The 'why' of models

The 'why' of models

Predicting how forests will respond to increased levels of atmospheric carbon dioxide involves understanding the interplay among carbon dioxide, nutrients, water, plant and soil processes.

Predicting how forests will respond to increased levels of atmospheric carbon dioxide involves understanding the interplay among carbon dioxide, nutrients, water, plant and soil processes. This multitude of variables challenges scientists who are trying to gauge how future ecosystems will react in a changing climate.  

Oak Ridge National Laboratory ecologist Rich Norby has spent his career pondering these fundamental questions, including more than a decade studying the effects of elevated carbon dioxide in a Tennessee sweetgum forest as part of the Free-Air CO2 Enrichment (FACE) project at ORNL.

“When you work with forests, the questions are many decades long,” Norby said.  

After the ORNL FACE experiment measurements were completed in 2009, Norby and colleagues integrated the mounds of observational data into computer models.

 “We can’t do experiments directly to address all the questions related to global forest response over many decades,” he said. “So we have to make use of models to get at these questions. An important reason for intensive experiments is to inform and improve our models.”

Recently, Norby and an international team of researchers from Macquarie University, the University of Western Sydney and the Max Planck Institute for Biogeochemistry set out to assess how the results from the ORNL FACE experiment and a second similar long-term FACE experiment at Duke University compared to eleven vegetation models that simulate various ecological processes. The team summarized its work in a study published in Nature Climate Change.

Instead of only benchmarking whether or not an individual model matched the experimental data, the researchers developed an “assumption-centered” approach to evaluate why certain models performed better than others.

“We wanted to understand why the models are doing what they’re doing, rather than just comparing the models to the data in a more superficial fashion,” said ORNL’s Anthony Walker. “We’re evaluating models based on how well they represent underlying biological mechanisms.”

Comparing the models to the FACE data sets allowed the team to identify missing or wrong assumptions in the models and pinpoint processes where additional understanding is needed.

“By understanding the processes that are responsible for what’s going on in the models, we’re connecting them with the experiments in a common language,” Walker said.  

The team’s study is helping to evaluate our understanding and model representation of forest ecosystem response to future climates.  It will also help to guide new FACE experiments that are underway or planned in different biomes and climates, such as the Amazon, Australia, England and Sweden.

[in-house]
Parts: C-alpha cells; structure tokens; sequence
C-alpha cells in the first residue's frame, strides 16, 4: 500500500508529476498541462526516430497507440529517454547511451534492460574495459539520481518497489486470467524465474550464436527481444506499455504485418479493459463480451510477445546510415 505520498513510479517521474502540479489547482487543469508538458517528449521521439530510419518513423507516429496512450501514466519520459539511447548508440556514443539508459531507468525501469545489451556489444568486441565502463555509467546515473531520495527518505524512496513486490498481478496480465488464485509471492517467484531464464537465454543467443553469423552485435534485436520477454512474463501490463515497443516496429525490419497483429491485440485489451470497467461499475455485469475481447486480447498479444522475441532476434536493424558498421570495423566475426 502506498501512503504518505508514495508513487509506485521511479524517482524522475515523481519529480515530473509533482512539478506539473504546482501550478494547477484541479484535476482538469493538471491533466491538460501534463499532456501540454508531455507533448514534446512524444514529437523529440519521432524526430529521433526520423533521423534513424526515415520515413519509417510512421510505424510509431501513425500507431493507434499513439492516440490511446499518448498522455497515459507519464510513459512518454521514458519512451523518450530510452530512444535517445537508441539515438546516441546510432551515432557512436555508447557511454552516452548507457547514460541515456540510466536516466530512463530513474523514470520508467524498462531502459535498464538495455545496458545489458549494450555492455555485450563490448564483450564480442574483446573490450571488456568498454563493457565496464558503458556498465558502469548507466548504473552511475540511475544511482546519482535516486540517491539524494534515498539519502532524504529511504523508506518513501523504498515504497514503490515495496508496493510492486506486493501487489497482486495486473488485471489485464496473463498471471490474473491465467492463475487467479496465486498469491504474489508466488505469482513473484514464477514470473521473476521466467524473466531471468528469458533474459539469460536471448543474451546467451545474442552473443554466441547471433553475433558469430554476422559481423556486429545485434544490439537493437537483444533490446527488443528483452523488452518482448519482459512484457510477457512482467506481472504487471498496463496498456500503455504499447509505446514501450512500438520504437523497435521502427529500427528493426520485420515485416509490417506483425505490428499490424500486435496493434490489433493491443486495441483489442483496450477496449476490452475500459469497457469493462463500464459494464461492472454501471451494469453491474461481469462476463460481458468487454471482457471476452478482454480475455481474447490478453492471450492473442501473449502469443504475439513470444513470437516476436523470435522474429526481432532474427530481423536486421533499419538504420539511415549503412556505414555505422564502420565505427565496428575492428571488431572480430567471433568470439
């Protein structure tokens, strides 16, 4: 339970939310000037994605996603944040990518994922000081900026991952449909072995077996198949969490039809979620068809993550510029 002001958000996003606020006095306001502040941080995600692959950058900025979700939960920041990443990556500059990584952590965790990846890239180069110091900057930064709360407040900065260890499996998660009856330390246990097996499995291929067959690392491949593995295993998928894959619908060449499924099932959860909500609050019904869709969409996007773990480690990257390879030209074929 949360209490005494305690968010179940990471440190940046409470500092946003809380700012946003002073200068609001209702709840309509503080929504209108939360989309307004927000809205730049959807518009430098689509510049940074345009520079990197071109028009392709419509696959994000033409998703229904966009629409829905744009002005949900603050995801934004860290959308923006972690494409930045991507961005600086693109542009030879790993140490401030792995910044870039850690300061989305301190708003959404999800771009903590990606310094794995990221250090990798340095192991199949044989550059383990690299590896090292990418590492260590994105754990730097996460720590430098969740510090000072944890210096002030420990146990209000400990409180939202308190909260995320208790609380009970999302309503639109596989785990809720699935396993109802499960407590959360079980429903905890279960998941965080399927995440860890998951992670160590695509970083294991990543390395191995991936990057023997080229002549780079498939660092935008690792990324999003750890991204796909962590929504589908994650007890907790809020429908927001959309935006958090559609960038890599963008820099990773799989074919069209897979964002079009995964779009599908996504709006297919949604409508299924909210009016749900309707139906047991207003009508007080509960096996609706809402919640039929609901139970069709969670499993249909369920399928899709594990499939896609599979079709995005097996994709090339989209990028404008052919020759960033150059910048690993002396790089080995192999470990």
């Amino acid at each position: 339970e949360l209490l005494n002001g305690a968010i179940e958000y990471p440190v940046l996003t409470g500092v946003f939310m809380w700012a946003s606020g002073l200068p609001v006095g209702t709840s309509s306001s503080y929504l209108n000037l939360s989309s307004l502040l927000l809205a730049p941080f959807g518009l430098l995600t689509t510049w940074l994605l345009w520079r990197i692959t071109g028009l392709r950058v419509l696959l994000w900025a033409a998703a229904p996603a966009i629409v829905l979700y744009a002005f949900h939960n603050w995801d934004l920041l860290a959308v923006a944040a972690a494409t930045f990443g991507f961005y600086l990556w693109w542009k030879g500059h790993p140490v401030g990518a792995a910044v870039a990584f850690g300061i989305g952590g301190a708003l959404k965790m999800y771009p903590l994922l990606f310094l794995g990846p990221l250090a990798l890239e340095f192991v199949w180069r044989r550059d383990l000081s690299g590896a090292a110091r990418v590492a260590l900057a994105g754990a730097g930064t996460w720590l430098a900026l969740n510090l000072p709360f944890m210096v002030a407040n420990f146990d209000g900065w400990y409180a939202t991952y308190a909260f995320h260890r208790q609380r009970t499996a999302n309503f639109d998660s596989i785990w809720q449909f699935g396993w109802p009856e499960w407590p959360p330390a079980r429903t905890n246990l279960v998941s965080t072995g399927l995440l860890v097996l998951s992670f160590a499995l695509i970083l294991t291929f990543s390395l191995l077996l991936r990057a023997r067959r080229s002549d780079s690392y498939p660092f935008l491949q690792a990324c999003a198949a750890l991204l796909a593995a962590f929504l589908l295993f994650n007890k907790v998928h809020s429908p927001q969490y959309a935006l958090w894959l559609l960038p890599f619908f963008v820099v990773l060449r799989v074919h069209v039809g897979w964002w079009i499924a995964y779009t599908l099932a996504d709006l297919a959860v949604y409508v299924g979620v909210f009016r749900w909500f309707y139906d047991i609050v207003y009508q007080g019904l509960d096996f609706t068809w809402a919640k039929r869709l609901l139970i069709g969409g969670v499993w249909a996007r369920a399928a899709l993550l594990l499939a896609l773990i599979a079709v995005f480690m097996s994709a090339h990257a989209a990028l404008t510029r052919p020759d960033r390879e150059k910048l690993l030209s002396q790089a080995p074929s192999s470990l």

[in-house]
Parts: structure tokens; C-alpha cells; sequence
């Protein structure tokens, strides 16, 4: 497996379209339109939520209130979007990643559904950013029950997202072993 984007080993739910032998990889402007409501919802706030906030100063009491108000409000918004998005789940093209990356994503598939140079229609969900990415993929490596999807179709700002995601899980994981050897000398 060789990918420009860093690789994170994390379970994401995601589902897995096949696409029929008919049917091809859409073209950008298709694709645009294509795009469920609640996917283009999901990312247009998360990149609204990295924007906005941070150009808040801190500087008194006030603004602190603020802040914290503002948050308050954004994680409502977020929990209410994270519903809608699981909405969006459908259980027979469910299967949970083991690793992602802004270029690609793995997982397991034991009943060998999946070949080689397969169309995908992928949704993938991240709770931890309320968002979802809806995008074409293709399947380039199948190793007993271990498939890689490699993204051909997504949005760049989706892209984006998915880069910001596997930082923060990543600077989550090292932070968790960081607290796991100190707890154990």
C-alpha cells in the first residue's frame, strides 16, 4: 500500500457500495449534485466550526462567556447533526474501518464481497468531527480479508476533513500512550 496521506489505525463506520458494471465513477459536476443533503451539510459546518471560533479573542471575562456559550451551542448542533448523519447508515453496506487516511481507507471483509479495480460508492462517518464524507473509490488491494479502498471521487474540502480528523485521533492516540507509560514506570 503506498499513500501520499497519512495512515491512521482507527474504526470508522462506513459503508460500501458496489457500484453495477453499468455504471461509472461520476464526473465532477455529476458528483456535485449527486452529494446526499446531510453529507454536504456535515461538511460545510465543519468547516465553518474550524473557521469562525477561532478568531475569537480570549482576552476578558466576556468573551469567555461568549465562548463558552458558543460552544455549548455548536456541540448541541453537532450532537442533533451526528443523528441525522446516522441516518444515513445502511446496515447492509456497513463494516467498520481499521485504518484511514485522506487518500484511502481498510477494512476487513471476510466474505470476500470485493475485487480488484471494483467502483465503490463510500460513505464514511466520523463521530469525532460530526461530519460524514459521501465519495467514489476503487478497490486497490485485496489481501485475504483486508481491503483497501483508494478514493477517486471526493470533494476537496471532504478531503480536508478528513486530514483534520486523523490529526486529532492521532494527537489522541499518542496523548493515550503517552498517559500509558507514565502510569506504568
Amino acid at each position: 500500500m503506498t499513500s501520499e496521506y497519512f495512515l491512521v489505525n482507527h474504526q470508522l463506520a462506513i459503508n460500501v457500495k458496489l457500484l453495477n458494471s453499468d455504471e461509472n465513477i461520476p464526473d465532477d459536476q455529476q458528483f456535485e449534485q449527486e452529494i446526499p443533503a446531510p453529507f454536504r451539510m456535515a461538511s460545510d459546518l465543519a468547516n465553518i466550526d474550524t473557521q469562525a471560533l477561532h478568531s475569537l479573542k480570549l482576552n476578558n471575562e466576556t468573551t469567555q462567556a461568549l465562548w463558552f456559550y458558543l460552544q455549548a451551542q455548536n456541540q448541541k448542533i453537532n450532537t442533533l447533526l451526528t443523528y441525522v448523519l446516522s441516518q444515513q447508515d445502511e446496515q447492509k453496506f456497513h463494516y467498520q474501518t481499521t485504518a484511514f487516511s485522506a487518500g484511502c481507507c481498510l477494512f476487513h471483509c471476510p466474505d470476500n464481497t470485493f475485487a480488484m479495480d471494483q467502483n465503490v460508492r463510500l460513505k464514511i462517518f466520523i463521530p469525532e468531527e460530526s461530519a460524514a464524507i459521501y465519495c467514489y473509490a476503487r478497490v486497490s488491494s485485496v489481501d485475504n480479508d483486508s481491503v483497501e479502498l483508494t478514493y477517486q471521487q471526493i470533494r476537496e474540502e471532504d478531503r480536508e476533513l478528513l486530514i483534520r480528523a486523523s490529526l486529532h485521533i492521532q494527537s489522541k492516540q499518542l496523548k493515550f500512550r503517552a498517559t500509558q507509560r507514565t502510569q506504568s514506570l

“There’s many new questions and value in comparing responses across these different experiments,” Norby said. “We’re setting up a model framework to do that, where all participants are importing data in common format and making sure we measure things in the same way.”

Norby adds that this type of collaborative approach is increasingly important in climate change science, where field researchers and modeling experts are working together more closely than ever before.

“It is a whole philosophy – tightly integrating experiments and modeling,” Norby said. “The entire science community is getting together to do this, which is exciting.”

The team also includes collaborators from Boston University, Germany Goethe University, University of Illinois, University of Oklahoma, Colorado State University, Imperial College, Natural Resources Canada, CSIRO Ocean and Atmosphere Flagship, Princeton University, Duke University, and the Swedish University of Agricultural Sciences. The study is published in Nature Climate Change as “Using ecosystem experiments to improve vegetation models.”

The ORNL research was supported by the Department of Energy’s Office of Science (Biological and Environmental Research). The effort is part of the Climate Change Science Institute at ORNL.

UT-Battelle manages ORNL for the DOE's Office of Science. The Office of Science is the single largest supporter of basic research in the physical sciences in the United States, and is working to address some of the most pressing challenges of our time. For more information, please visit http://science.energy.gov/. - Morgan McCorkle, 865,574.7308, May 27, 2015

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